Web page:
Evolution and revolution in the auto industry
A long and winding road ...
The Rearview Mirror
The Steering Wheel
The road from Karl Benz’s first three-wheeled motorized wagon of 1886, to the computerized cars of today, has been a long and gradual process. But along the way, there were some inventions that rapidly moved the automobile along in its journey—or, in some cases, are just plain neat. We’ve collected ten of them…come and see!
Early gasoline cars had to be cranked to start them, which could be difficult and sometimes even dangerous. Even though electric cars didn’t have much range, they were still popular, because you just pushed a button to start them. Several inventors were working on the self-starter, but it was Cadillac that came through, first equipping its cars in 1912. Virtually every car had a self-starter by 1920, and the 1924 edition of the New York Auto Show was the first with nothing but gasoline-powered vehicles, which now started easily and could go much farther than a battery car.
While no one’s sure who first put a mirror on a production vehicle—and it appears some horse-drawn wagons might have had them—the only car in the first Indianapolis 500 of 1911 equipped with one was the Marmon Wasp that won the race. That might have been a coincidence, since it vibrated so much that driver Ray Harroun probably didn’t see much. But it was an early safety device, although there’s a story, perhaps apocryphal, of at least one police department that wanted them banned because drivers would be able to see the cops behind them and take evasive action.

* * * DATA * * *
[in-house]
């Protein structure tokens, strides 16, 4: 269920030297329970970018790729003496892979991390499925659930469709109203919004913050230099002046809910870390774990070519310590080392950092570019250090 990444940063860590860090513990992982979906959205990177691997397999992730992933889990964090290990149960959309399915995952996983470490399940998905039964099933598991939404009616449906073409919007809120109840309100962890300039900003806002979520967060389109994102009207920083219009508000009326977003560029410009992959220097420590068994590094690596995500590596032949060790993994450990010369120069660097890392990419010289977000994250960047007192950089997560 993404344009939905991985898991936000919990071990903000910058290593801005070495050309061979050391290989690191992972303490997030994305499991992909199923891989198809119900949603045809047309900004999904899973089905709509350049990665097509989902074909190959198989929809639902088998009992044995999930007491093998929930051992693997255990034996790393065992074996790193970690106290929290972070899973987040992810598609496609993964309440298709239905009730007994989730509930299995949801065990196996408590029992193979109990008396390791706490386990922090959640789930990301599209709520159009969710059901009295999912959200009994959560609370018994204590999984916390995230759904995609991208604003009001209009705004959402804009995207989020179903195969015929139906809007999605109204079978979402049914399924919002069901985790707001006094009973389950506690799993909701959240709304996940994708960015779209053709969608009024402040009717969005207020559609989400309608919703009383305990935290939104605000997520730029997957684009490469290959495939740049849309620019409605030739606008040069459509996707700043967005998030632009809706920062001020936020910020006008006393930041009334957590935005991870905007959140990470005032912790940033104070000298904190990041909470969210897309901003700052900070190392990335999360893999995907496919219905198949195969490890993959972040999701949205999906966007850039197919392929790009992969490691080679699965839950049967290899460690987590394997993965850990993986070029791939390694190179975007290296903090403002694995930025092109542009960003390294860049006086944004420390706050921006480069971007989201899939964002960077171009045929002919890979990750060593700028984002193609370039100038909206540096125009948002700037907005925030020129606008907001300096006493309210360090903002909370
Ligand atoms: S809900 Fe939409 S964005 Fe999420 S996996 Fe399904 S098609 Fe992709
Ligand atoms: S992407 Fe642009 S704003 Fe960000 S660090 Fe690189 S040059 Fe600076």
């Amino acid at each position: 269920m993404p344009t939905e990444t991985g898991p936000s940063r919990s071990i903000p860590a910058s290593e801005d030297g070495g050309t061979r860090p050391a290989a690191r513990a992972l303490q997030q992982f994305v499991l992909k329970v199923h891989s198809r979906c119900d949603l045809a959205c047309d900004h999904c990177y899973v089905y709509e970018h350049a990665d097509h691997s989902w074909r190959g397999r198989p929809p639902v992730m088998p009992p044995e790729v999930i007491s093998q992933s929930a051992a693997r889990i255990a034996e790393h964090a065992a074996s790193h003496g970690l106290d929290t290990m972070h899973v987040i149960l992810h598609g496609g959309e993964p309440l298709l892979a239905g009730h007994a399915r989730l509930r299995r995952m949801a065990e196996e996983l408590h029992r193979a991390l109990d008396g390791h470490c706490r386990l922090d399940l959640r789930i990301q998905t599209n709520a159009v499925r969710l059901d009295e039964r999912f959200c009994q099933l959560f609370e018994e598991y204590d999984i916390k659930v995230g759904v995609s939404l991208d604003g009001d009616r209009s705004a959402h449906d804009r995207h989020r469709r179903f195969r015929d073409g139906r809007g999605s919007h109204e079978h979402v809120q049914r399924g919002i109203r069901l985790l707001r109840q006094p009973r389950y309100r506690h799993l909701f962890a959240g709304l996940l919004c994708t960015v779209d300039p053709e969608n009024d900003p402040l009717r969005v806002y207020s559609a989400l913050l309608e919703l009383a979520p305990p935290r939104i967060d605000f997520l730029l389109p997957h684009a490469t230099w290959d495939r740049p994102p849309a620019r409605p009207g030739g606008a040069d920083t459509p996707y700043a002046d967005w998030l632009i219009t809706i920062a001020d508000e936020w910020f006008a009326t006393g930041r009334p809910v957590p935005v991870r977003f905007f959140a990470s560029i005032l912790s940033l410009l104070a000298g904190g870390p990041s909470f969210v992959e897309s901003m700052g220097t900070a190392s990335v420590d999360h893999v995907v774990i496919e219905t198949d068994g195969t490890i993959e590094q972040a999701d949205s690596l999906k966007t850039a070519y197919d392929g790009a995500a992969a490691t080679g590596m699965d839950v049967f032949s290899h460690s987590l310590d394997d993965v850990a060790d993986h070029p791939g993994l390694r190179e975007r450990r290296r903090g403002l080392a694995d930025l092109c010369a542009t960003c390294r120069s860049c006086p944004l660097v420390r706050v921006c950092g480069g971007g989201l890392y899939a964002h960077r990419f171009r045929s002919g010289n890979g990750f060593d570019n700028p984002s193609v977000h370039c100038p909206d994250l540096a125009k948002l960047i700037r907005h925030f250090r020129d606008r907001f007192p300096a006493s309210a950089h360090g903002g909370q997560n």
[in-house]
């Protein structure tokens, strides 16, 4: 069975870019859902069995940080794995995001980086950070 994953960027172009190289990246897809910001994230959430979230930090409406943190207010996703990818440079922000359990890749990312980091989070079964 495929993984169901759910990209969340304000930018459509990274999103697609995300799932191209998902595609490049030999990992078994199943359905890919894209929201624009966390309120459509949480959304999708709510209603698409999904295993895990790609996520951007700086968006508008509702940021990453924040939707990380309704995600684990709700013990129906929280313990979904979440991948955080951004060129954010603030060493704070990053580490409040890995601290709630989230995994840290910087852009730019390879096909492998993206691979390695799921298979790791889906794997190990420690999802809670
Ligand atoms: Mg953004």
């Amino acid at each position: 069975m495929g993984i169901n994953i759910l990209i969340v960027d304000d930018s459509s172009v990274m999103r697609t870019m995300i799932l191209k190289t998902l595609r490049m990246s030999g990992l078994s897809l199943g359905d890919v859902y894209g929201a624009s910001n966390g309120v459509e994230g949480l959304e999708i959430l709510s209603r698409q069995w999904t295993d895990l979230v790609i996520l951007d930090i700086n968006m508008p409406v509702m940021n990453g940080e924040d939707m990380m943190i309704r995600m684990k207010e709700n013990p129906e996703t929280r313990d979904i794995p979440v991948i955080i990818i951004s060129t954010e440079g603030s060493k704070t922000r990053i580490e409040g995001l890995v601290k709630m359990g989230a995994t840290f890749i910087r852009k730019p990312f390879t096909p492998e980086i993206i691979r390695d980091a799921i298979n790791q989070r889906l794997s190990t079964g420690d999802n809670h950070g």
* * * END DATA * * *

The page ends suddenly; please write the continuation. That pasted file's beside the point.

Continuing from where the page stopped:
Early cars were steered with a tiller or lever. It worked, given that the vehicles didn’t move very fast, and pointing them in the general direction of where you wanted to go was usually sufficient, but improved automobiles needed better steering. The first record of a steering wheel was on a French-built Panhard et Levassor that raced in an endurance trial in 1895. On that car, the steering column stuck straight up, but by 1898, it was tilted toward the driver. The American-built 1903 Thomas appears to be the first with a steering wheel that could be tilted up from the column, which made it easier for drivers to get in.
The earliest auto occupants were open to the elements, with perhaps only a buggy-style canvas roof over top. Renault built the first completely-enclosed car in 1899, the Voiturette Type B, an odd-looking creature that resembled a phone booth on wheels, but closed cars remained rare and expensive until after 1910. Even then, they used canvas inserts over a wooden-framed roof. GM introduced the first one-piece, all-steel roof, dubbed a “Turret Top,” for 1935—and which was so strong, apparently, that you could dance on it.
The earliest motorists used what horse-drawn wagons used: candles, or lamps that ran on oil or acetylene. Electric cars could use electric headlights, but they didn’t hold up well to being jostled around, and they ate into the car’s battery range. Some aftermarket companies offered electric light sets, possibly as early as 1908, but Cadillac set the standard in 1912 with an integrated battery-generator system that fed electricity to the lights, as well as to the car’s new self-starter.